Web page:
Why this year’s Grand Prix for Good winner is great news for advertising and our world

A much deserving winner of the Grand Prix for Good was announced this week at the Cannes Advertising Festival. “The Ant Rally,” created by BBDO Dusseldorf for the World Wildlife Fund, is not only creatively fresh, disarmingly charming, and strategically on-purpose, but also demonstrates that social purpose can still inspire the greatest creativity in marketing.

I wanted to lay out why I think this campaign does such a masterful job at breathing fresh life into fundraising for the WWF, and into marketing in this very crowded category:

1. The answer was there right in front of us by the very nature of the subject matter, and it took a respect for simplicity to bring it to life.

2. The campaign is instantly relatable on both a global and local level, engaging both the wonder of a child and the intellect of an adult in its execution.

3. As such, the campaign is innately shareable due to its charm and creativity.

4. The campaign taps into a larger movement of enfranchisement that we’re seeing take place around the world, as protestors in Istanbul are inspired by those in the Arab Spring and protestors in Brazil are inspired by those in Istanbul.

5. There is a perfect alignment between the empowerment that social media provides for the citizen or customer and the inversion of power represented by the ants protesting to protect their rainforest. It’s a powerful creative and technology match that propels the success of this campaign.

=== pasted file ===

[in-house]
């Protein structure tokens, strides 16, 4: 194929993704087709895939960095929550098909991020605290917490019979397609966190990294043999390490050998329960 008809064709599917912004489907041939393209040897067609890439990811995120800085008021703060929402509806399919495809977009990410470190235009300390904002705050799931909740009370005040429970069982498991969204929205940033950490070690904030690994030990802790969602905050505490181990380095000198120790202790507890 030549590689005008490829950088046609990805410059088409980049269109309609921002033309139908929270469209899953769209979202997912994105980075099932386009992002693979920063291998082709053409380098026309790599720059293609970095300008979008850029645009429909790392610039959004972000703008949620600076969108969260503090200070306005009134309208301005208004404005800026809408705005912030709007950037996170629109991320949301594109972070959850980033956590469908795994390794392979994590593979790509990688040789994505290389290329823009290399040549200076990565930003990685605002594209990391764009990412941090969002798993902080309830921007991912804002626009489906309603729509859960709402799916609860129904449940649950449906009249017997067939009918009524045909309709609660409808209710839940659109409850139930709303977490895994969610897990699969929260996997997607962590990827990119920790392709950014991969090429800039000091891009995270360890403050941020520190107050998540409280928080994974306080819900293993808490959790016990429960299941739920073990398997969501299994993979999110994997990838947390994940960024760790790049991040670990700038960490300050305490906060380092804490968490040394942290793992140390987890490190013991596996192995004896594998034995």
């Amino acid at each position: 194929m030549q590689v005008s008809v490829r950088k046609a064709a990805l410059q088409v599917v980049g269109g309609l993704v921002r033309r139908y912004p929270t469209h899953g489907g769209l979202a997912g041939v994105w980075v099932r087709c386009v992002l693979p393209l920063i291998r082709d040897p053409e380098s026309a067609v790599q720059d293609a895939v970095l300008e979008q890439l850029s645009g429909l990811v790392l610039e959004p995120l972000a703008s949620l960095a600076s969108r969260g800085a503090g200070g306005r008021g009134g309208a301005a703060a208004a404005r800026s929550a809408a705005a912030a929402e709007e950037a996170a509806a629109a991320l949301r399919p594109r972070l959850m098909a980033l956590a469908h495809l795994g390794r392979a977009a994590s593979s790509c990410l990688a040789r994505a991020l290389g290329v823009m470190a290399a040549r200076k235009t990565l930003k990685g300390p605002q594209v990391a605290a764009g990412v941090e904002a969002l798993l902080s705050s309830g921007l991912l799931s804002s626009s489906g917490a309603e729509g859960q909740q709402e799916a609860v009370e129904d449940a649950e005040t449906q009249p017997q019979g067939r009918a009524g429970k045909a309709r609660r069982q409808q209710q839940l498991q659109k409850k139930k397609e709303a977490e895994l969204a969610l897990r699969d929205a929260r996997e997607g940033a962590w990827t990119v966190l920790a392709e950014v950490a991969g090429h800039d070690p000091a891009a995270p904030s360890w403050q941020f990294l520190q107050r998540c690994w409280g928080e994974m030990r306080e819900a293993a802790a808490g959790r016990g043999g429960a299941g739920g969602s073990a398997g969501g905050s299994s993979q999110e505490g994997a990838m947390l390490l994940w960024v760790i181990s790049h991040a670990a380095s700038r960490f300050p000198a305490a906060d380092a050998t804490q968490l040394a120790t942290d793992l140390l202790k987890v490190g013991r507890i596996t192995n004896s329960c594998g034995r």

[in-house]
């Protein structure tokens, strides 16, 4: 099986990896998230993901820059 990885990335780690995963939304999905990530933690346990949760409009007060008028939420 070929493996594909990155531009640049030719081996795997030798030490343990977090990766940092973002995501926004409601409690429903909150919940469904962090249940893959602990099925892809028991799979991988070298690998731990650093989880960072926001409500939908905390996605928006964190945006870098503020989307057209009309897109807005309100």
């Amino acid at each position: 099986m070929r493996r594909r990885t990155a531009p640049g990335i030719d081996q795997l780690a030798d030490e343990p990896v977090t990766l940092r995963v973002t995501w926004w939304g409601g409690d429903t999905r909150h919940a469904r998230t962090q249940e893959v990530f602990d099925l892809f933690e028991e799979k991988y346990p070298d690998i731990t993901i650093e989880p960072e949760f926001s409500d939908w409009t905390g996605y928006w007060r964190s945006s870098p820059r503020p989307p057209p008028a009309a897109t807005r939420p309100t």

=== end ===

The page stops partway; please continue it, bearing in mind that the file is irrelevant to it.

6. Like all campaigns that go viral, it was not the sensationalism of the film, but rather its humanity that compels people to share it. In a sense, every viewer is the equivalent of an ant in whatever protest they want to make and so the film itself is completely relatable.

7. In terms of capturing the attention of traditional media, the film powerfully leveraged the new bottom-up dynamics of marketing through which a simple film is shared by thousands of people that captures the attention of traditional media that further propels its sharing.

8. The humility of the film is fundamental to its success across social media channels, for only by being accessible and populous can you inspire viewers to share the film using their own social channels because of their shared values and a common purpose.

9. It was a big idea, no matter how small the cast was, for it speaks to the very survival of the planet in which we all have a vested interest.

10. It was artfully executed, avoiding the trappings of overly entertaining or effects-driven marketing, allowing the simplicity of the idea to speak for itself and resonate across all types of media.

What is most exciting for me is to see such wonderfully creative work executed around such meaningful causes. We are already witnessing a powerful intersection between corporate missions and social impact, and when we lay it over world class creativity like this, there is nothing business and non-profit working in partnership cannot achieve.

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